Back Pain & Core Strength
Lower Back Pain | The importance of Core Strength
Lower back pain is probably one of the most common medical conditions in Australia, which can effect individuals of all ages. Lower back pain is often a very complex issue, with no shortage of different causes. It can also be a very frustrating condition for patients to manage, especially when scans may not reveal a cause of the pain or the various treatments may not completely resolve the issue. However when we look at the majority of causes of ‘non-specific lower back pain’ (e.g. pain without a definite cause), this can often, in part, be attributed to weakness in the muscles of the core which are responsible for stabilising the spine. Subsequently, improving this core strength with exercise and rehabilitation is an important therapeutic option for managing lower back pain that is often overlooked.
So what does it mean when we talk about ‘the core’ and ‘core strength’? Core strength refers to our ability to maintain a stable spine. You can think of the spine as being a pole in the centre of a cylinder. The cylinder in this case is made up a range of muscles that work together to help stabilise the spine. At the back there are a range of muscles that help to move and stabilise the spine itself (the erector spinae muscles), with a muscle known as the transversus abdominis which runs around from the back to the front and works in a very similar way to an old-fashioned corset. At the bottom we have the muscles of the pelvic floor, which also have a big role in maintaining continence. Rounding off the cylinder as the roof is our primary breathing muscle, the diaphragm. When each of these 4 components contract and become shorter, this causes the volume of the cylinder to decrease and therefore the pressure increases within the cylinder. This increase in pressure helps to keep the spine strong and stable. A weakness in any of these 4 areas can lead to poor core strength and subsequently an unstable spine.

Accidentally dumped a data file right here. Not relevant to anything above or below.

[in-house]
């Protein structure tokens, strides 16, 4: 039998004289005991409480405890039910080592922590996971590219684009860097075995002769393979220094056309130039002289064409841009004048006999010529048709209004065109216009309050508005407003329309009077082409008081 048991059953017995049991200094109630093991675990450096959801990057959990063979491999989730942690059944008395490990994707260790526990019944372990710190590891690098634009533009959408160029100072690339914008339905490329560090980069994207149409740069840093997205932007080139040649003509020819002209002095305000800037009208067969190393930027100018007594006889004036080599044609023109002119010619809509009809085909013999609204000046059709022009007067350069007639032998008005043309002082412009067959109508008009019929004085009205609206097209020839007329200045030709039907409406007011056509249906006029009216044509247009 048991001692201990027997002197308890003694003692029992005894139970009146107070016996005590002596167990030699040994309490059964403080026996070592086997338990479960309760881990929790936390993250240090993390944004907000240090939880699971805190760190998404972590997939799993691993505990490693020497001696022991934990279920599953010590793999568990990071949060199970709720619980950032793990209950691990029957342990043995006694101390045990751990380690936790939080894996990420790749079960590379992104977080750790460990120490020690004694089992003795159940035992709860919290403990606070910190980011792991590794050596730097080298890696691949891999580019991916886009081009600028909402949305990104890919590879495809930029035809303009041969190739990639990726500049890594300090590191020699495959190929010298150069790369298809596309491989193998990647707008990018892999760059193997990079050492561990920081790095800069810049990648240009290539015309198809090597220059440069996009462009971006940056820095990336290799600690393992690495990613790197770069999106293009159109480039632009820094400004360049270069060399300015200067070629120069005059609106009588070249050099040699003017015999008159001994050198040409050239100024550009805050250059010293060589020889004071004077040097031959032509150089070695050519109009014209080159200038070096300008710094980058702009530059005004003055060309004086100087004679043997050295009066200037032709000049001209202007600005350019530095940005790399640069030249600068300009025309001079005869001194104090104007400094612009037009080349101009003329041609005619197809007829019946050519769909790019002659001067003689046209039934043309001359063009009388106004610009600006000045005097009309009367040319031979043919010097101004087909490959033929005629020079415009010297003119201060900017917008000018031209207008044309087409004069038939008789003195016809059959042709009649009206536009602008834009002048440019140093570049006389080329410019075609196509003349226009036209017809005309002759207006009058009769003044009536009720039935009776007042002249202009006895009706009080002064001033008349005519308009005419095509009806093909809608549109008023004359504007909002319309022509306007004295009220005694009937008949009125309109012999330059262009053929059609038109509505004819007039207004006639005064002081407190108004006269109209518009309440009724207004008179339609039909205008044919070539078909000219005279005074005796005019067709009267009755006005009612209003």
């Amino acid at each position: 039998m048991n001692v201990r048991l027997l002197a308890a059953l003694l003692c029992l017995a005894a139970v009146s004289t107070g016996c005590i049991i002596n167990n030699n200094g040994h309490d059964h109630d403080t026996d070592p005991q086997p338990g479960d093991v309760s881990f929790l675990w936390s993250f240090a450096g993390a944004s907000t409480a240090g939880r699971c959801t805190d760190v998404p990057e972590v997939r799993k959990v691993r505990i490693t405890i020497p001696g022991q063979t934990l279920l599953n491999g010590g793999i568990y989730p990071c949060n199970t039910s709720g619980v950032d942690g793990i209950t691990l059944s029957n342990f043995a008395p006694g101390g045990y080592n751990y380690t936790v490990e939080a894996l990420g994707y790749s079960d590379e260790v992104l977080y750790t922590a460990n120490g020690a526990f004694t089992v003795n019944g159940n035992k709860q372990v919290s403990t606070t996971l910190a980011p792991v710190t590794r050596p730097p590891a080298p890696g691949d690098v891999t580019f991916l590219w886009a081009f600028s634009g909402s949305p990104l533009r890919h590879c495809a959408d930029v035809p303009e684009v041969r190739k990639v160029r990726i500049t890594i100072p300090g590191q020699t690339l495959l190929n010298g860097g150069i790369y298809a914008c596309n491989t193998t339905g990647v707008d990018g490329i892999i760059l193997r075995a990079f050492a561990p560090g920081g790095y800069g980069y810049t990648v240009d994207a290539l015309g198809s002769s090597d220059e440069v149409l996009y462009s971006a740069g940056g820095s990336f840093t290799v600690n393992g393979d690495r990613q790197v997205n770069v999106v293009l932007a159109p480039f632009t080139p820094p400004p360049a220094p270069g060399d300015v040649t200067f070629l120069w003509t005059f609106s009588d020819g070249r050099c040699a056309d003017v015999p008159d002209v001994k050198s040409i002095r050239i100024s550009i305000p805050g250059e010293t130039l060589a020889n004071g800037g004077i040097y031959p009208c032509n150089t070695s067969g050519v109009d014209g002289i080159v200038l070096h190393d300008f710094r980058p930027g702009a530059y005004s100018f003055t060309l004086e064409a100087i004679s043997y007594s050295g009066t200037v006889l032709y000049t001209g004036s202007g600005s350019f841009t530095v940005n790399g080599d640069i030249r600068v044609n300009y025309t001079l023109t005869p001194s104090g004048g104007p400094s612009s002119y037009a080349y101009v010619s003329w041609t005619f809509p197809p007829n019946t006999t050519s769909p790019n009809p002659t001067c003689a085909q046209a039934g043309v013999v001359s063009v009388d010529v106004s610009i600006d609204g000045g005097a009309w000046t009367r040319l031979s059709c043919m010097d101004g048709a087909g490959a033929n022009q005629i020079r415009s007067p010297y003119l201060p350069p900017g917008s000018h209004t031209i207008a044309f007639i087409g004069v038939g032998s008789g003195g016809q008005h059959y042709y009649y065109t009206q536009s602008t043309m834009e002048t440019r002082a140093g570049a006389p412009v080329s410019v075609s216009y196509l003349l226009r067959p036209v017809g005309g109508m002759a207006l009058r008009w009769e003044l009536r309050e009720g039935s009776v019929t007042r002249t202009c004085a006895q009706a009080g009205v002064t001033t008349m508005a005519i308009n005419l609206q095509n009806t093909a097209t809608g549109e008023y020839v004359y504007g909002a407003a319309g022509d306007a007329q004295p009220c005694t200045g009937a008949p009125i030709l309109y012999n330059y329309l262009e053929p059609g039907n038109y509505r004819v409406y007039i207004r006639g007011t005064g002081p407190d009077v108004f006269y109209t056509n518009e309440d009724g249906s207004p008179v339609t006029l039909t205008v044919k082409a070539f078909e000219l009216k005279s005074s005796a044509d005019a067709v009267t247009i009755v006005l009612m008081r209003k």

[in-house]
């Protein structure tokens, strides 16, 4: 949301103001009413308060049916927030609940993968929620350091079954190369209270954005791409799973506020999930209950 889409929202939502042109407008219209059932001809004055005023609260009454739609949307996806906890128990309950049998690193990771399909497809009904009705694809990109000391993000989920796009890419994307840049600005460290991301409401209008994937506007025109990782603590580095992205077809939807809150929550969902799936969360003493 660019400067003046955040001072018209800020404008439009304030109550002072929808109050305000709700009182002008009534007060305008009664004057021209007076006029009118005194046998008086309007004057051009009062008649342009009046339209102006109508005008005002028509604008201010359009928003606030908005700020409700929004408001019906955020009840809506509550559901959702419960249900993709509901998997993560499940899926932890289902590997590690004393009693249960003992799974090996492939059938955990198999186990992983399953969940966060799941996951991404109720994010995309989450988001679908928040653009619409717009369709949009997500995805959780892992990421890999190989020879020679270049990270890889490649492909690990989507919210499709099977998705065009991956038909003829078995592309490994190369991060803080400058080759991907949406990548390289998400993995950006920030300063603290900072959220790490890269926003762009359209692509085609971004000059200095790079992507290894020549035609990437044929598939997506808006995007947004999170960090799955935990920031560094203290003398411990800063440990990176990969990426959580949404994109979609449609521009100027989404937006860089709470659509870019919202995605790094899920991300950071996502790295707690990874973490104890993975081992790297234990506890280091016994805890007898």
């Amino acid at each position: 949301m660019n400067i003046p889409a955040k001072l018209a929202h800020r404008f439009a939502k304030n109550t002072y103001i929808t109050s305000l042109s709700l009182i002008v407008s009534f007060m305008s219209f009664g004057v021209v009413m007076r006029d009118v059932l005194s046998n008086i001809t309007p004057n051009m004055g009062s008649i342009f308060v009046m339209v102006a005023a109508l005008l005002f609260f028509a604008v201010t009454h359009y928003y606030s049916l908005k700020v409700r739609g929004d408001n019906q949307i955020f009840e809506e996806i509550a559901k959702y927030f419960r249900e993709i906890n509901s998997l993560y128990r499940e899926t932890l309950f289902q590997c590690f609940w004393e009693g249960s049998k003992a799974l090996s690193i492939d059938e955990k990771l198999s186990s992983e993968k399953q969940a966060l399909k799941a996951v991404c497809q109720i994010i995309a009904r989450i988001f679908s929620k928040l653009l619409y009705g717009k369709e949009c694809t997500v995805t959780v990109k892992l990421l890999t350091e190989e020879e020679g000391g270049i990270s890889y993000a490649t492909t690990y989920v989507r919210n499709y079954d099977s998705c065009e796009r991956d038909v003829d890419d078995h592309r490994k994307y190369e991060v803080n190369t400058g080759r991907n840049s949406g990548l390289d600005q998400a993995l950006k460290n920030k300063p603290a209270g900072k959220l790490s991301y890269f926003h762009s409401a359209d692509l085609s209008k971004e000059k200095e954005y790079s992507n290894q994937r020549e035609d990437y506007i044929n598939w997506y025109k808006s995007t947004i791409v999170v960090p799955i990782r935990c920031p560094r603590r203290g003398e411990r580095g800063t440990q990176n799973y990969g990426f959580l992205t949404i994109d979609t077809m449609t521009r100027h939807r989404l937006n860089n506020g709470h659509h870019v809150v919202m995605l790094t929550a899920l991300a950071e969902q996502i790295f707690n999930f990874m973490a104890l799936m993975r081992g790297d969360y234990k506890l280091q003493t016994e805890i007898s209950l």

The Backbone of a Healthy Spine
Much like building a house, where the foundation is fundamental to a successful build, a strong and stable core (spine) is necessary to allow us to perform any type of movement with our arms or legs. Research shows that whenever we perform and activity with our limbs, the core muscles activate milliseconds before we begin to move, in order to stabilise the spine in preparation for movement. Often for people with poor core strength, which often coincides with back pain, have a delay in activating these core muscles, meaning that any type of movement will cause more disruption to an unstable spine, and can potentially lead to injury or pain.
A strong and stable core (spine) is necessary to allow us to perform any type of movement with our arms or legs
Developing core strength is not the end of the story when it comes to managing back pain. Going back to the idea of building a house on solid foundations, what comes next is ensuring the supports are also strong and durable so that the framework for the house is set. In the context of back pain, this means ensuring that the larger muscle groups that move the important joints around the spine (e.g. hips, knees, shoulders, neck) are sufficiently strong but also flexible so that they can do their job properly. When a muscle is not strong enough to do its job properly, other muscles have to compensate to help out. This can lead to these muscles becoming excessively shortened or ‘tight’, which can lead to poor postures that can worsen pain. A classic example of this is at the hip joint. Often with back pain, the gluteal muscles are weak and can’t do their job properly. The hamstring muscles on the back of the leg often compensate for this to help out, but as a side effect can become very tight and cause additional issues. This is one of the important things that our Exercise Physiologists and Physiotherapists assess and then address when looking at causes of back pain.
This approach of improving core stability as well as strength and flexibility of the muscles that move the limbs is what we specialise in at Functional Health. Our purpose-built exercise machines are specifically designed to target the muscles of the core as well as the larger muscles of the limbs. Our equipment is not something you will find in a routine gym; it is unique because they target muscles so specifically, meaning that we can identify what muscles are not working properly, and then specifically train them to reduce this deficit to address your individual cause of pain. If you are suffering from lower back pain, improving the function of the core and your overall strength may go a long way to helping improve your symptoms.